A key point to note is that the average THC content of weed has rocketed from under 1% in the 1970s to 13% in 2010 and is even as high as 30% today. This increased potency impacts the long-term negative effects of marijuana.
Other factors that influence the long-term side effects of weed include the frequency of use, the amount taken at any given time, delivery method, age of the user, and substances the pot is mixed (cut) with.
Here are some of the long-term side effects of marijuana on your physical and psychological health:
What are the Negative Effects of Marijuana on the Heart?
Bloodshot eyes are among the most common immediate side effects of marijuana. But have you ever wondered why that happens? Well, THC causes your blood vessels to expand and carry more blood. It also increases your heart rate by 20-50 beats per minute for up to 3 hours, which can burden the heart.
A potentially life-threatening side effect of marijuana is a fivefold increase in your risk of heart attack within the 1st hour of use. Other weed side effects from frequent use include an increased risk of stroke and heart diseases such as atrial fibrillation (a type of heart rhythm disorder). And according to the CDC, smoked marijuana typically delivers the same harmful substances (and by extension, the same harmful effects) as smoked tobacco.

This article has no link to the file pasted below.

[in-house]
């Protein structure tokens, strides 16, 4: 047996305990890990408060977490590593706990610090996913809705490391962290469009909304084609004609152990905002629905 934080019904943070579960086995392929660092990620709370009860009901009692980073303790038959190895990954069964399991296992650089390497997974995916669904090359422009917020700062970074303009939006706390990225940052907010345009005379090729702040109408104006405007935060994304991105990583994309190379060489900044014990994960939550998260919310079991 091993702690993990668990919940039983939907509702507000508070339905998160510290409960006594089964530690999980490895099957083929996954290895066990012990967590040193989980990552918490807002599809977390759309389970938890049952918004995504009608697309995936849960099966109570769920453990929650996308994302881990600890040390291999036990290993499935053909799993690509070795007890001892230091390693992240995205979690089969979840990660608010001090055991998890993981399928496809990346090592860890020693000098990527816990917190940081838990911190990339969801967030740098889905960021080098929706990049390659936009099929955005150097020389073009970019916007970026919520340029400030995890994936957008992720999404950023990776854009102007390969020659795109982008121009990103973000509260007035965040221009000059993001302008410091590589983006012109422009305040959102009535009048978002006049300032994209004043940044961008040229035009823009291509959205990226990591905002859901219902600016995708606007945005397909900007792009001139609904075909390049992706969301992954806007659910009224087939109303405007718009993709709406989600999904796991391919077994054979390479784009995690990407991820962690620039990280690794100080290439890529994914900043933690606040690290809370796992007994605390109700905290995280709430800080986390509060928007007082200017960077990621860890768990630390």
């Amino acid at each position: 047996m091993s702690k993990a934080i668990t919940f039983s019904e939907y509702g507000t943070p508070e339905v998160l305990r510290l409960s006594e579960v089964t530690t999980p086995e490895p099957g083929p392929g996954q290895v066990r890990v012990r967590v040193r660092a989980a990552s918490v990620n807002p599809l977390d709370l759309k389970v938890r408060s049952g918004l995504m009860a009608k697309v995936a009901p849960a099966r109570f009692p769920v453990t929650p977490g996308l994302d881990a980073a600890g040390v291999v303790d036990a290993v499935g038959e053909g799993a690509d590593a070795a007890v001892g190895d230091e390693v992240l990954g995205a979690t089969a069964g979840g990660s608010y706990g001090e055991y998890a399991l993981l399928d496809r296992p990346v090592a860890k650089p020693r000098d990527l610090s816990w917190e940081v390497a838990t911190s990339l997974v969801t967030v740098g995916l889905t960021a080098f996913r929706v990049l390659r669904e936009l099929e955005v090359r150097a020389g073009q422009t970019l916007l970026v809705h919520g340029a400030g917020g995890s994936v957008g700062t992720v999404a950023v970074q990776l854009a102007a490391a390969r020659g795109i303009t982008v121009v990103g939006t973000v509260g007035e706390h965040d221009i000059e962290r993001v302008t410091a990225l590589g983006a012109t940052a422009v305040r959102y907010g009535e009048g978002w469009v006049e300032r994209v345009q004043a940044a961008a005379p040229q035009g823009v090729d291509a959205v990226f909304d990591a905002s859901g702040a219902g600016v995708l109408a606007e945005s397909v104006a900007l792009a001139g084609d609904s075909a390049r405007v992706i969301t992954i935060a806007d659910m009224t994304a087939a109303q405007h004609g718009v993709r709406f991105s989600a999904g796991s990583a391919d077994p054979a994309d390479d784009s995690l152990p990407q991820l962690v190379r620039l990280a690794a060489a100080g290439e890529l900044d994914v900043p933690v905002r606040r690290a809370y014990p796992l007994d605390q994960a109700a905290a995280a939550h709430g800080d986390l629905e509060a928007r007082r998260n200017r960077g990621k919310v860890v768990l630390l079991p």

Side Effects of Marijuana on the Brain
The negative effects of marijuana on the brain are wide-reaching. THC has been shown to directly affect brain function by attaching to cannabinoid receptors, which connect to nerves responsible for memory, concentration, time and sensory perception, coordinated movement, decision-making, emotions, and pleasure.
Research shows that people who use pot frequently are at a higher risk of psychotic symptoms such as hallucination, disorganized speech and thinking, delusions, and schizophrenia. The National Institute on Drug Abuse (NIDA) also links marijuana use to mental health problems such as anxiety, depression, and suicidal thoughts.
The concerns are even greater among the youth, with studies suggesting that using weed at a young age may impact how the brain builds connections for functions such as learning, memory, and attention. The negative effect of marijuana on brain development may be long-lasting or even permanent.